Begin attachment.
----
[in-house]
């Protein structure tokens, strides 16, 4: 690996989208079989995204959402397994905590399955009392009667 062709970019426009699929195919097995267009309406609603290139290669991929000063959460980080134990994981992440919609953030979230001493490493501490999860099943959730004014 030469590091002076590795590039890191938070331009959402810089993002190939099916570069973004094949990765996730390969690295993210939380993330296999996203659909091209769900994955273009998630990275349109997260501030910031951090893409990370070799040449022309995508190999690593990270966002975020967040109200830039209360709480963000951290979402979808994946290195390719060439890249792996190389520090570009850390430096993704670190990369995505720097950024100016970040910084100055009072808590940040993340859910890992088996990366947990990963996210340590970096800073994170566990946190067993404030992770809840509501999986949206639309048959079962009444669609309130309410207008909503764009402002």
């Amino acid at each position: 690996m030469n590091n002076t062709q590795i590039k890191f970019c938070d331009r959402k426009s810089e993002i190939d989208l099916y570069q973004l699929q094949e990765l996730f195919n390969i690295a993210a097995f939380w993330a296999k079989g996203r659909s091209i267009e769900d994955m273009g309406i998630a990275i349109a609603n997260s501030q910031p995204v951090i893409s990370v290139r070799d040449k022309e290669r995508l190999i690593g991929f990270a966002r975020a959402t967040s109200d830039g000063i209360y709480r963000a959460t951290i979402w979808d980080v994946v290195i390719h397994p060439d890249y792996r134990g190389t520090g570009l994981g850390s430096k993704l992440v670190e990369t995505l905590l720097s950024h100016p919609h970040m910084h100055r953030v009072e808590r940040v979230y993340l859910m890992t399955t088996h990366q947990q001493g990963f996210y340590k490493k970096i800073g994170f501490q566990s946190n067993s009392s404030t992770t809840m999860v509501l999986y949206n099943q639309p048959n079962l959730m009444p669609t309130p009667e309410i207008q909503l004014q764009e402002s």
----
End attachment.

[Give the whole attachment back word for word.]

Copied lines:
[in-house]
């Protein structure tokens, strides 16, 4: 690996989208079989995204959402397994905590399955009392009667 062709970019426009699929195919097995267009309406609603290139290669991929000063959460980080134990994981992440919609953030979230001493490493501490999860099943959730004014 030469590091002076590795590039890191938070331009959402810089993002190939099916570069973004094949990765996730390969690295993210939380993330296999996203659909091209769900994955273009998630990275349109997260501030910031951090893409990370070799040449022309995508190999690593990270966002975020967040109200830039209360709480963000951290979402979808994946290195390719060439890249792996190389520090570009850390430096993704670190990369995505720097950024100016970040910084100055009072808590940040993340859910890992088996990366947990990963996210340590970096800073994170566990946190067993404030992770809840509501999986949206639309048959079962009444669609309130309410207008909503764009402002």
């Amino acid at each position: 690996m030469n590091n002076t062709q590795i590039k890191f970019c938070d331009r959402k426009s810089e993002i190939d989208l099916y570069q973004l699929q094949e990765l996730f195919n390969i690295a993210a097995f939380w993330a296999k079989g996203r659909s091209i267009e769900d994955m273009g309406i998630a990275i349109a609603n997260s501030q910031p995204v951090i893409s990370v290139r070799d040449k022309e290669r995508l190999i690593g991929f990270a966002r975020a959402t967040s109200d830039g000063i209360y709480r963000a959460t951290i979402w979808d980080v994946v290195i390719h397994p060439d890249y792996r134990g190389t520090g570009l994981g850390s430096k993704l992440v670190e990369t995505l905590l720097s950024h100016p919609h970040m910084h100055r953030v009072e808590r940040v979230y993340l859910m890992t399955t088996h990366q947990q001493g990963f996210y340590k490493k970096i800073g994170f501490q566990s946190n067993s009392s404030t992770t809840m999860v509501l999986y949206n099943q639309p048959n079962l959730m009444p669609t309130p009667e309410i207008q909503l004014q764009e402002s």